Lady Gaga has a tendency to come off like a woman who’s capable of achieving absolutely anything. If you gave her a manual and a tool kit, she’d be able to assemble a functioning NASA rocket within a couple of hours (along with a wildly choreographed music video to launch in tandem with its launch).
However, in a new, celeb-studded actress roundtable for The Hollywood Reporter, Gaga, who plays an aspiring singer and friend of drag queens in Bradley Cooper’s directorial debut, A Star Is Born, admits she couldn’t always overcome the misogyny in the entertainment industry.
“When I started in the music business when I was around 19, it was the rule, not the exception, that you would walk into a recording studio and be harassed,” Gaga said in a discussion with Nicole Kidman, Regina King, Kathryn Hahn, Glenn Close and Rachel Weisz. “It was just the way that it was. So I do wish that I had spoken up sooner. I did speak up about it. I was assaulted when I was young, and I told people. And, you know, there was a boys’ club.'”
She added, “Nobody wants to lose their power, so they don’t protect you because if they say something, it takes some of their power away.”
Adding to the discussion about the hurdles of being a woman in Hollywood, Weisz expressed how she dislikes the idea of “strong” female characters. “Well, does that mean we have muscles or something?” she said. “No one ever says that to a man. [I want] young girls growing up [to] see stories being told where a woman takes a central role. Where she is not peripheral to the story. She’s driving the story, and so, you as a kid can go, ‘Oh, that’s me. I can identify.'”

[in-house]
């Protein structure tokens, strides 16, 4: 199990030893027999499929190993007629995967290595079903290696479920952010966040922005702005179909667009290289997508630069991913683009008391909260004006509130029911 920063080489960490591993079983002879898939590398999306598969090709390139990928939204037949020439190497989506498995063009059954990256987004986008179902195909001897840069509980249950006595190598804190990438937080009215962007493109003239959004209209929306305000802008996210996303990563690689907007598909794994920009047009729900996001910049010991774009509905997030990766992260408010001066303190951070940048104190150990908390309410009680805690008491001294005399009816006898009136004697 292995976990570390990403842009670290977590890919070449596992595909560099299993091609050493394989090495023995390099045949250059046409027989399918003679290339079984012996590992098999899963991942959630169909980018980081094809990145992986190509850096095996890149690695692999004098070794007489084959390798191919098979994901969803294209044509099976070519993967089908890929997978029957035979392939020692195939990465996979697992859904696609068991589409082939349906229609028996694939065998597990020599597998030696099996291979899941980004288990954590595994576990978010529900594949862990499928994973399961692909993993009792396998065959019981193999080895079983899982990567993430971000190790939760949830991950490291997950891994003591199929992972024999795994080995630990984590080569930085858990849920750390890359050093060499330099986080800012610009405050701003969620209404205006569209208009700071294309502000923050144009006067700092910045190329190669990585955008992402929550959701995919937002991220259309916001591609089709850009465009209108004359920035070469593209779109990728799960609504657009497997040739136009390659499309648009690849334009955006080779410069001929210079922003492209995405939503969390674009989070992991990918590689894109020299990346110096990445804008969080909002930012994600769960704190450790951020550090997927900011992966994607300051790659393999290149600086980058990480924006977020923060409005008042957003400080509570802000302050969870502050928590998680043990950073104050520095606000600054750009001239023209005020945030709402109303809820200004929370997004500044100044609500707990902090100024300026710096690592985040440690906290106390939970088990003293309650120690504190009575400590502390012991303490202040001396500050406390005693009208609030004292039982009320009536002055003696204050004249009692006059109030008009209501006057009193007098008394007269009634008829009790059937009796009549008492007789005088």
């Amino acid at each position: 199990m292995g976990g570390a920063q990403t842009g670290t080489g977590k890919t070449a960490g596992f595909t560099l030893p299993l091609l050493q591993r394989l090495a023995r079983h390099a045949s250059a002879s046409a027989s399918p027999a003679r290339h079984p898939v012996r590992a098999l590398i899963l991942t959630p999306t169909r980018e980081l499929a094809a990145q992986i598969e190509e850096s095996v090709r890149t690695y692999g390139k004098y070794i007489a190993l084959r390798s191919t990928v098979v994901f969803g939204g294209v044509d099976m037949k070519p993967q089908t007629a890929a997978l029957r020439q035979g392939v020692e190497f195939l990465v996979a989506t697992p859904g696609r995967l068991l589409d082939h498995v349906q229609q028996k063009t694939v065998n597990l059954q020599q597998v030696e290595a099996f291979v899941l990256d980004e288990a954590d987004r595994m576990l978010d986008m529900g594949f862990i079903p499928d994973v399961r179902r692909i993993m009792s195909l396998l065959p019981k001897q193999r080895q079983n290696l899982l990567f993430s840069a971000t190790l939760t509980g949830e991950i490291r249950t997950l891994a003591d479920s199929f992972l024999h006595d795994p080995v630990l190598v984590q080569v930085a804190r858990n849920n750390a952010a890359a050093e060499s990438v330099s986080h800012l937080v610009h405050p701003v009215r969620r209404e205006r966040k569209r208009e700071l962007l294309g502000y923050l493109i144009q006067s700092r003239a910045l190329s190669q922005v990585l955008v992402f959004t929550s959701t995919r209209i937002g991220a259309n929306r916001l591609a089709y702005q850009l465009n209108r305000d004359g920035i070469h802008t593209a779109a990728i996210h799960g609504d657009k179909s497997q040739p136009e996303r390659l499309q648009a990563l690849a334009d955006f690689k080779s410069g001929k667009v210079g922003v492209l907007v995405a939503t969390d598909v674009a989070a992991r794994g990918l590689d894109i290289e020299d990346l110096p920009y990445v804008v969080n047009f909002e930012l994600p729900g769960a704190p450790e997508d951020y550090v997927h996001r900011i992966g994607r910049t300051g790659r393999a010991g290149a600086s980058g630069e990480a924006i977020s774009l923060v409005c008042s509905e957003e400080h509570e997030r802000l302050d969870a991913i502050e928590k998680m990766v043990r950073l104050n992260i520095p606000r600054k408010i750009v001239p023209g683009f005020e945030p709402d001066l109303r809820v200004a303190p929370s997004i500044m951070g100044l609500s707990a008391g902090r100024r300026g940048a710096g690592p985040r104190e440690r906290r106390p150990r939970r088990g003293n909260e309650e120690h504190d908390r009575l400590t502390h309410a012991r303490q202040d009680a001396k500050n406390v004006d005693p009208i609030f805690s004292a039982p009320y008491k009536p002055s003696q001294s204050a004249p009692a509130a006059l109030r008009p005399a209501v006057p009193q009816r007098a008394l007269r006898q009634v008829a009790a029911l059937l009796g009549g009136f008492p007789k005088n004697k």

Gaga’s deference to the more seasoned actors in the room, all of whom have been working in movies and television for years, is all the more refreshing given the fact that she’s one of the most famous stars in the world.
“What I really admire about what you all do—because this is new for me—is the places that you have to go to, deep, deep down every time, to play a role,” Gaga said. “When I’m onstage performing and doing music, I have the audience. It’s like this adrenaline rush, and I’m talking to people and shouting at them. [But when you are acting,] there is no way that you’re not going to the depths of who you are, into a very scary place.
She continued, “I just have to commend each and every one of you for it. Because I still feel like I am recovering from playing this role.”